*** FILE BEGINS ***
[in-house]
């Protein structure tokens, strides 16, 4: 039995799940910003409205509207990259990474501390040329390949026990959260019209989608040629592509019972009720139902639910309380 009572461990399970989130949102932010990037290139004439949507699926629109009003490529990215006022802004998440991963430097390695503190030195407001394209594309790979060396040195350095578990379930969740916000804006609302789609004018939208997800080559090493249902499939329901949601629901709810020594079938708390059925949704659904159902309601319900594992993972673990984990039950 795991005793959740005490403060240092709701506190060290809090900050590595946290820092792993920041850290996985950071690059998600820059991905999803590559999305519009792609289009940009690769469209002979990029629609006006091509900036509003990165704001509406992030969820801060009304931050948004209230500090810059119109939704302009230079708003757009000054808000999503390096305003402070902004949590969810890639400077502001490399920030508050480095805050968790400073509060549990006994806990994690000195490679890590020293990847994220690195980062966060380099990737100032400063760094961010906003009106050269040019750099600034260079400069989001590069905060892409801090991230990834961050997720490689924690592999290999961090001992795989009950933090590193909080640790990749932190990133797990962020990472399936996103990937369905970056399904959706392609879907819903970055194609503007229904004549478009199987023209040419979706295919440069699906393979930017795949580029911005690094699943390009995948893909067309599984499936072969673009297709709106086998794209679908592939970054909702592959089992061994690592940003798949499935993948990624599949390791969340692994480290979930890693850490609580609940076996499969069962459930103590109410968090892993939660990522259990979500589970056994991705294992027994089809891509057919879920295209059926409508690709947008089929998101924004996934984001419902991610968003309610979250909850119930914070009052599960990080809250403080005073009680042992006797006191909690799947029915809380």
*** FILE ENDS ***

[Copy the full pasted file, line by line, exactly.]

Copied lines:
[in-house]
């Protein structure tokens, strides 16, 4: 039995799940910003409205509207990259990474501390040329390949026990959260019209989608040629592509019972009720139902639910309380 009572461990399970989130949102932010990037290139004439949507699926629109009003490529990215006022802004998440991963430097390695503190030195407001394209594309790979060396040195350095578990379930969740916000804006609302789609004018939208997800080559090493249902499939329901949601629901709810020594079938708390059925949704659904159902309601319900594992993972673990984990039950 795991005793959740005490403060240092709701506190060290809090900050590595946290820092792993920041850290996985950071690059998600820059991905999803590559999305519009792609289009940009690769469209002979990029629609006006091509900036509003990165704001509406992030969820801060009304931050948004209230500090810059119109939704302009230079708003757009000054808000999503390096305003402070902004949590969810890639400077502001490399920030508050480095805050968790400073509060549990006994806990994690000195490679890590020293990847994220690195980062966060380099990737100032400063760094961010906003009106050269040019750099600034260079400069989001590069905060892409801090991230990834961050997720490689924690592999290999961090001992795989009950933090590193909080640790990749932190990133797990962020990472399936996103990937369905970056399904959706392609879907819903970055194609503007229904004549478009199987023209040419979706295919440069699906393979930017795949580029911005690094699943390009995948893909067309599984499936072969673009297709709106086998794209679908592939970054909702592959089992061994690592940003798949499935993948990624599949390791969340692994480290979930890693850490609580609940076996499969069962459930103590109410968090892993939660990522259990979500589970056994991705294992027994089809891509057919879920295209059926409508690709947008089929998101924004996934984001419902991610968003309610979250909850119930914070009052599960990080809250403080005073009680042992006797006191909690799947029915809380």